Okay, this is just an example of how my mind works---fluttering hither and yon.

I was sitting here at my desk typing away on a book manuscript.  I needed to mention a residential neighborhood in Tokyo, and I wanted to be sure to get it right, so I went (courtesy of Google) to a map of Tokyo.

I once lived in Tokyo, so I was not starting from scratch, but as I looked around that map, I found not only the neighborhood I wanted (so should have stopped right there, confirmed the spelling, closed down the Tokyo map, and gone back to work) , but---there was mention of Ryogoku, the section of Tokyo where the Sumo wrestlers live and train, and that brought back some memories.

In 1995 Martin and I traveled around Japan for a couple of weeks---just tourists.  During our time in Tokyo we had a chance (promising to sit very quietly, the same promise we had to make once when we attended a murder trial at Old Bailey in London) to watch young Sumo wrestlers training.  Following that, we wwent to a restaurant run by a retired Sumo wrestler (well, what else would a retired super-fat guy do?) where we were served a very hearty—and delicious—stew called Chonko-nabe.

Several days later we were in another part of Japan, very rural and mountainous. And while we were walking through a particularly scenic area, suddently there were throngs of uniformed schoolchildren, middle school age, apparently on a field trip.

One of them approached me very politely and asked if I could answer some questions for her study of English.  Sure I could. I answered the usual questions---where is your home, please?---etc., and watched as she laboriously wrote down the answers. Do you enjoy Japan? she asked.  Yes, very much. She wrote that down. Do you like Japanese food?  Well, the truth is I like some Japanese food. Not eel.  Not the raw, still-quivering fish that we had recently been served as a great delicacy. But I didn't want to get into a lengthy discussion with this child. So I said Yes, I like Japanese food, and she wrote that down.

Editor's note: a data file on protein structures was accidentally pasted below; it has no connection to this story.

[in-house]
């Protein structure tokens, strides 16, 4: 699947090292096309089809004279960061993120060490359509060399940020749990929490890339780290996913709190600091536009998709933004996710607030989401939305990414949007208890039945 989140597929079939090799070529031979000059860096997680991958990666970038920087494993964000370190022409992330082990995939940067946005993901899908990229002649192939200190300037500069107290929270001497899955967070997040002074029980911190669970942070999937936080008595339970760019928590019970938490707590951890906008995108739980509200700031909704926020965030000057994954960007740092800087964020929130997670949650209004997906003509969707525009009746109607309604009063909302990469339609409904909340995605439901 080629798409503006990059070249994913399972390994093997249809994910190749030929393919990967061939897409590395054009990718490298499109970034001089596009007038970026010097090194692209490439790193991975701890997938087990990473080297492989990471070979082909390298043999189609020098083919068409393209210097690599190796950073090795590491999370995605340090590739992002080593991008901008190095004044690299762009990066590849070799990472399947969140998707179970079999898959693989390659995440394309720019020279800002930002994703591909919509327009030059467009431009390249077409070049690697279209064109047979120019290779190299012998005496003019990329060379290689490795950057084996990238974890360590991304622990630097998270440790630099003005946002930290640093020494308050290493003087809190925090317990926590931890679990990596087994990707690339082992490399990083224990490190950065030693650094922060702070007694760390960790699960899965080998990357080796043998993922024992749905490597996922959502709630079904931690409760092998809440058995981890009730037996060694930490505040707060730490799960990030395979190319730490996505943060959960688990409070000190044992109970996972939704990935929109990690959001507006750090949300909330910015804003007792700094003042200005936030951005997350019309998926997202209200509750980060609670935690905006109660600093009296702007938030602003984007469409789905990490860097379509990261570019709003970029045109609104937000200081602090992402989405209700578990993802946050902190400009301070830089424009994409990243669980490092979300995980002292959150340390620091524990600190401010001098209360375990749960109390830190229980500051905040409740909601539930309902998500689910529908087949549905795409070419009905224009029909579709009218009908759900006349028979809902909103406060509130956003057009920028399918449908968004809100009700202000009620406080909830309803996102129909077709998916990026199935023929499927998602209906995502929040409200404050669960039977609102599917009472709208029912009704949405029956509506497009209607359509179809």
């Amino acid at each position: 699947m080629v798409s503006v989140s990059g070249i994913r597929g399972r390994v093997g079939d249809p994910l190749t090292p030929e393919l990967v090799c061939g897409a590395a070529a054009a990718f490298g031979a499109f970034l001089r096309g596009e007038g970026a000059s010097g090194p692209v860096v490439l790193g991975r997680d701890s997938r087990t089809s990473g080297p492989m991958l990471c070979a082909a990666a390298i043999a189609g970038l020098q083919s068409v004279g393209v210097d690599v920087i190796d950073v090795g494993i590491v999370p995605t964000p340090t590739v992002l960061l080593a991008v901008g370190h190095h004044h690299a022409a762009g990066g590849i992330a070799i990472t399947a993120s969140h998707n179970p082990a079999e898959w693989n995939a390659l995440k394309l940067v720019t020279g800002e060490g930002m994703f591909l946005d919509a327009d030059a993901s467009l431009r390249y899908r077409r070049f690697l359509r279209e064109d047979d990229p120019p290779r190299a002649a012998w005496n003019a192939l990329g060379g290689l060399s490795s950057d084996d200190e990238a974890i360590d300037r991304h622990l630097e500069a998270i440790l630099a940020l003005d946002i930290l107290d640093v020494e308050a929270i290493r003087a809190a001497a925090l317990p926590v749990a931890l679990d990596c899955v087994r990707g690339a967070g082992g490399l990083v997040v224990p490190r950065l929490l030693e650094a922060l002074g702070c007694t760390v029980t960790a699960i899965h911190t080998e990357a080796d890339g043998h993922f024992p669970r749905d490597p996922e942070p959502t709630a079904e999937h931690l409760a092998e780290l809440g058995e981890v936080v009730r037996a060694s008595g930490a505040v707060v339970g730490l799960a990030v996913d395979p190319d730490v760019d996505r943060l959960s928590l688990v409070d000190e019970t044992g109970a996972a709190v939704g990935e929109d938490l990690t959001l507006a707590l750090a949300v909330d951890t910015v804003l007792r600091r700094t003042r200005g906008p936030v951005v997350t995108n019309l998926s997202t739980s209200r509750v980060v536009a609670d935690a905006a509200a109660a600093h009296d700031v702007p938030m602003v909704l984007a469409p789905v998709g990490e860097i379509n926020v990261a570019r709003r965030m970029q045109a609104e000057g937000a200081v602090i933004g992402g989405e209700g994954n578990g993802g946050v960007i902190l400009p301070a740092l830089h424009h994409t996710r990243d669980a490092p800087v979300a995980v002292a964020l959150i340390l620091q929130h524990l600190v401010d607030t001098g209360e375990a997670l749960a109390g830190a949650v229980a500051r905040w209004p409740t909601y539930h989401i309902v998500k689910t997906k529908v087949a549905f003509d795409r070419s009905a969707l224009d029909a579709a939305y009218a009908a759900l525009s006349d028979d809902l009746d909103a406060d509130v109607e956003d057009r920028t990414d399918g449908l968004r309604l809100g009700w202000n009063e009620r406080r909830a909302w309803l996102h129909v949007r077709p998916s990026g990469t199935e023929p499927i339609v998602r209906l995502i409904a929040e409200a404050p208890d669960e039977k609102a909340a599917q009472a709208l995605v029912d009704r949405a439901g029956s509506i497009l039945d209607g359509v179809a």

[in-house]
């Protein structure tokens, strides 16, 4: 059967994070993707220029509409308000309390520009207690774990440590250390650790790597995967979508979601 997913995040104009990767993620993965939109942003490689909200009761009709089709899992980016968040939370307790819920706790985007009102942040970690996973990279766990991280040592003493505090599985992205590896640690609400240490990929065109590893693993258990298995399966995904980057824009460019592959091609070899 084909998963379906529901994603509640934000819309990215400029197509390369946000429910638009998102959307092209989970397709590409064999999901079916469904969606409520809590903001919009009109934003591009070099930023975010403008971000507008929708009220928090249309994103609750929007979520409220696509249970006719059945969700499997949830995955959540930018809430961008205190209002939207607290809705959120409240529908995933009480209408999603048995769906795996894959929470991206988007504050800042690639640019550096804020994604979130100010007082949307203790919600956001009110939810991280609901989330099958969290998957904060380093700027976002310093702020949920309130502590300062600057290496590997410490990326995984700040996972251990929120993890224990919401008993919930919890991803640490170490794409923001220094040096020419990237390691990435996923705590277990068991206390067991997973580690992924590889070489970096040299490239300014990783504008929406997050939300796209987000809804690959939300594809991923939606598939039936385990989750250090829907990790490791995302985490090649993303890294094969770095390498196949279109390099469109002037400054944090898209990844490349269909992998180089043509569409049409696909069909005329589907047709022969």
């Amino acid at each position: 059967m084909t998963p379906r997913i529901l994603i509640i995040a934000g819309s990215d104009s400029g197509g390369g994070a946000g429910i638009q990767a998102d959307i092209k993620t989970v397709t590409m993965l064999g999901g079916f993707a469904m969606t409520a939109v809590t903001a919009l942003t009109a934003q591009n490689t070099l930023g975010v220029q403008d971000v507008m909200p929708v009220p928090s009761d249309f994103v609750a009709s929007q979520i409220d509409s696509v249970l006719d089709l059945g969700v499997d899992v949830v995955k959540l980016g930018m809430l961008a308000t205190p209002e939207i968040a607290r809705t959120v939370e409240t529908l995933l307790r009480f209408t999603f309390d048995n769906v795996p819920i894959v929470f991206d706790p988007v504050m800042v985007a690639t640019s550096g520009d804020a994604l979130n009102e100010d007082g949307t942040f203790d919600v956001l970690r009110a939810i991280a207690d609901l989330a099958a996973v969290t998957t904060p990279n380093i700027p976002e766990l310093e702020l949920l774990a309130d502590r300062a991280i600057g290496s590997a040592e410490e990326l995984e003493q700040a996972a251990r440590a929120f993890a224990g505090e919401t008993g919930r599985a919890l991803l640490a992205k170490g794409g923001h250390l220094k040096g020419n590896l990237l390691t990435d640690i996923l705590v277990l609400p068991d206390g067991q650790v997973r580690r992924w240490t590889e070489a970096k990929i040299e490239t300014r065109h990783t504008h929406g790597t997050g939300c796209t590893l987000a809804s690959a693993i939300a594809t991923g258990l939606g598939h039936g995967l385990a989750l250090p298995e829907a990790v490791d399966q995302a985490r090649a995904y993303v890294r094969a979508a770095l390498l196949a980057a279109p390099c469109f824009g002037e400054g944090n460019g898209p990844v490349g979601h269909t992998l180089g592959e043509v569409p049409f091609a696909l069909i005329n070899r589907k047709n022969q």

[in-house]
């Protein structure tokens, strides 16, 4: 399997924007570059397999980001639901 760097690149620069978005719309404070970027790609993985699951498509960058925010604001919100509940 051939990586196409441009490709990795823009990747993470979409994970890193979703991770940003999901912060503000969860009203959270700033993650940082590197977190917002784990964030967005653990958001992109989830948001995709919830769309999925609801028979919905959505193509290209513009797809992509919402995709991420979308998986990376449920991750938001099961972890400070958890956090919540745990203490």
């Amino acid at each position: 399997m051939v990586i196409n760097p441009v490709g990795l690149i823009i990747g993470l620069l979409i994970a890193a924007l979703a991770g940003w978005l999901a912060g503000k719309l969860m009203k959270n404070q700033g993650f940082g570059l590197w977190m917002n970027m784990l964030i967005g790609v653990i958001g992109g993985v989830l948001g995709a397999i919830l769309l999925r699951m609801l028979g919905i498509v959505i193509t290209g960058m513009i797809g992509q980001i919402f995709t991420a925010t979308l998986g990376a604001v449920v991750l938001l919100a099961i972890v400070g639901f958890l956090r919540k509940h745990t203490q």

What Japanese food do you like best?

I blanked. Rice? Miso soup?  Couldn't think of anything interesting to reply, until I remembered, and said cheerfully, "Chonko-nabe."

She gasped. Giggled.  Called to her friends in rapid Japanese.  They shrieked with laughter. Clustered around me.  She likes chonko-nabe!  Giggle giggle giggle.

Only later did I realize why it was so funny to them. Chonko-nabe is a food used to fatten Sumo wrestlers.  I can't think of any American equivalent that would be so amusing---maybe if someone said their favorite food was enormous amounts of french fries cooked in lard, followed by a hot fudge sundae.

I went looking for photos of our time at the Sumo heya (stable) in Ryogoku, but couldn't find them---so here's one from the internet---and now I have wasted at least an hour wandering down memory lane.